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Science And Nature

Revamping a skill Deco Masterpiece

THE PICTURE AS A WHOLE features technology through the lens of photographers.

On a monthly basis, IEEE Spectrum selects probably the most stunning technology images recently captured by photographers all over the world. We choose images that reflect a significant advance, or perhaps a trend, or which are just mesmerizing to check out. We feature all images on our site, and something also appears on our monthly print edition.

Benefit from the latest images, and when you have suggestions, leave a comment below.

Power Station Restoration

This beautifully outfitted room may be the newly restored Control Room A at the Battersea Power Station in London. For half of a century, the energy hub controlled the flow of current that met one-fifth of Londons electricity demand. The hub was decommissioned in 1983. Now it’s been returned to its original 1930s Art Deco glory. The painstaking restoration, filled with period detailsincluding the gauges engineers relied on once the station was fully functional and a glass elevator that may give visitors a panoramic view of the London skylinetook decades to perform.

James Parsons

Augmented-Reality Contacts

In March 2022, IEEE Spectrum Senior Editor Tekla S. Perry took a glimpse at the planet through the most recent iteration of Mojo Visions AR lens. She didnt put the lens in her eye as the company hadn’t yet completed the prototypes safety testing. Still, she saw enough to verify that Mojo Visions engineers had pulled off several exciting advances. Included in this were a 14,000-pixel-per-inch monochrome microLED display, eye tracking utilizing an accelerometer, a gyroscope, and a magnetometer, and onboard power using medical-grade microbatteries. By June, the team was confident that it had hurdled any remaining safety concernsso much in order that Mojo Vision CEO Drew Perkins [shown here] put a couple of Mojos high-tech lenses to the test in their own eyes.


Hearing With Light

The cochlear implant can be an impressive feat of engineering. Determining how exactly to use pulses of electric energy to stimulate the cochlear nerve that feeds auditory information to the mind was a large achievement. But in accordance with users, the implants still leave a lot to be desired. Thats why several researchers from institutions across Europe have already been trying to supply the implants a complete new ring. Rather than manipulating electrons to stimulate the cochlear nerve, theyve invented a fresh version that does it with photons. The beams of light could be controlled with an even of specificity that helps solve cochlear implant wearers major complaints, including voices that sound flat and robotic, stripped of the subtle inflections that help communicate things such as sarcasm. The implant captures a few of the dynamics of music that were lost in transmission. Also it promises to resolve the cocktail-party problemwhere background noise, including other conversations, overwhelms the signal representing a speakers voice.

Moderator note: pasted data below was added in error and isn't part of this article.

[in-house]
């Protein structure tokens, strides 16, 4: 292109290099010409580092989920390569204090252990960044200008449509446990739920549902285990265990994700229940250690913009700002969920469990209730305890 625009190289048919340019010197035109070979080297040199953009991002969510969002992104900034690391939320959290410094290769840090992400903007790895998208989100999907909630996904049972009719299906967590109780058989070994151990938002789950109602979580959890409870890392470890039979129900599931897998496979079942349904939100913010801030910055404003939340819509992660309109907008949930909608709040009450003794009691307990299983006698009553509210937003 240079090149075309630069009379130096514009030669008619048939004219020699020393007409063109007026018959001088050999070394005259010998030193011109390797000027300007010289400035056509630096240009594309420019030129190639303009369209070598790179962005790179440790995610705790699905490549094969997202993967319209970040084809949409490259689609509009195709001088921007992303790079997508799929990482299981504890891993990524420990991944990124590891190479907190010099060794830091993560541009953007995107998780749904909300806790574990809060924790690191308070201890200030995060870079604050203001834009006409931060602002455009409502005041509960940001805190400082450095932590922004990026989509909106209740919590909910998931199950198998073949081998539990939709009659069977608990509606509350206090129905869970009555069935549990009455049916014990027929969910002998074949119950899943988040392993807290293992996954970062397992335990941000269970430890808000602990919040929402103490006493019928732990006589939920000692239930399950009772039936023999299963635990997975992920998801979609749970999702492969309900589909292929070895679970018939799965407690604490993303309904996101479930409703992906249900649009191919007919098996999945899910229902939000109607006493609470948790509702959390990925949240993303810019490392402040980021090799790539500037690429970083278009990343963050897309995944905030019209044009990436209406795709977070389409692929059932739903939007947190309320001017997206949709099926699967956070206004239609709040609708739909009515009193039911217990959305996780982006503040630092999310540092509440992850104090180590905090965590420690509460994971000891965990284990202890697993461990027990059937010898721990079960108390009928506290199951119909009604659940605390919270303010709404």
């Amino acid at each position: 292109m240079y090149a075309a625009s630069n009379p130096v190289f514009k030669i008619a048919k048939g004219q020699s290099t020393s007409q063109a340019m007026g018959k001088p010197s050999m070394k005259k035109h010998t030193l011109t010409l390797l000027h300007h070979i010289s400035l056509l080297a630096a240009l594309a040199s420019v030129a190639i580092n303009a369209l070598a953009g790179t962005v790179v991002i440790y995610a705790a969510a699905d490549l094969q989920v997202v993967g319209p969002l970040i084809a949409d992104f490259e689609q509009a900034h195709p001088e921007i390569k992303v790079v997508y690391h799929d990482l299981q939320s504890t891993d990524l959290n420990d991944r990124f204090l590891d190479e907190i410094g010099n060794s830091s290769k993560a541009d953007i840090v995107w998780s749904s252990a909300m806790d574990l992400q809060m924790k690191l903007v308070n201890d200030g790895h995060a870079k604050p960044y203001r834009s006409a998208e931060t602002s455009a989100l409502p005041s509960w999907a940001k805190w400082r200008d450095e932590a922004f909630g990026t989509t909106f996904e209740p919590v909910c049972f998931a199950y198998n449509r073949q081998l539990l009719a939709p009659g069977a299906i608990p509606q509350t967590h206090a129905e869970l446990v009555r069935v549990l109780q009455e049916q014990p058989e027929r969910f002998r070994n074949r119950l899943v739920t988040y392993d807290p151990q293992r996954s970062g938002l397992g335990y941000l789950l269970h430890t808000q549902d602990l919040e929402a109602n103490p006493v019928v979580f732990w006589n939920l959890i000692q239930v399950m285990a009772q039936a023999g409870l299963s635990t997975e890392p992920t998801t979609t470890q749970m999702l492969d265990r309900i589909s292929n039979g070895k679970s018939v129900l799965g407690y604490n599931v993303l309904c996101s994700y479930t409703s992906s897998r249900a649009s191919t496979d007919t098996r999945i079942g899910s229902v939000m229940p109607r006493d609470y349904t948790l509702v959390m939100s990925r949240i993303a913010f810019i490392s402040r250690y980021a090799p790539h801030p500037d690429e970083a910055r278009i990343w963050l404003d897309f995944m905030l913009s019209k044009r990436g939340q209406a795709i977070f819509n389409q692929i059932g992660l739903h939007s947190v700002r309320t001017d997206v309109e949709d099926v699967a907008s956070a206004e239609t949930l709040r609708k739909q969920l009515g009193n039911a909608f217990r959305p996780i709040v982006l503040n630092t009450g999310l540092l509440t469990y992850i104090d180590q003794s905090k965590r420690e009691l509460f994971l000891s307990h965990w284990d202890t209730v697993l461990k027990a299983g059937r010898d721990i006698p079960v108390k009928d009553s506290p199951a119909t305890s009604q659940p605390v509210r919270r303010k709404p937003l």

Lakshay Khurana and Daniel Keppeler

Weather-beating Battery

Even prior to the introduction of the overall Motors EV1 in 1996, it had been clear that when were ever likely to replace cars powered by fossil fuels with electric vehicles, well need batteries that take and deliver charge reliably in both hot and cold climates. For EV propulsion, weve come quite a distance because the lead-acid chemistry still used to power electric starters and cabin electronics. Now a team of researchers at the University of California, NORTH PARK, says it has hit upon a fresh electrolyte chemistry for lithium batteries that doesnt freeze at temperatures right down to 100 C. And as the dibutyl ether solvent in the brand new electrolyte binds weakly with the lithium ions in solution, those ions are absolve to move easily and develop a strong current, even on probably the most frigid of winter mornings. Whats more, the dibutyl ether resists evaporation and side reactions that could irreversibly decompose the electrolyte once the battery is subjected to high temperatures on hot summer days.

David Baillot/UC NORTH PARK Jacobs School of Engineering

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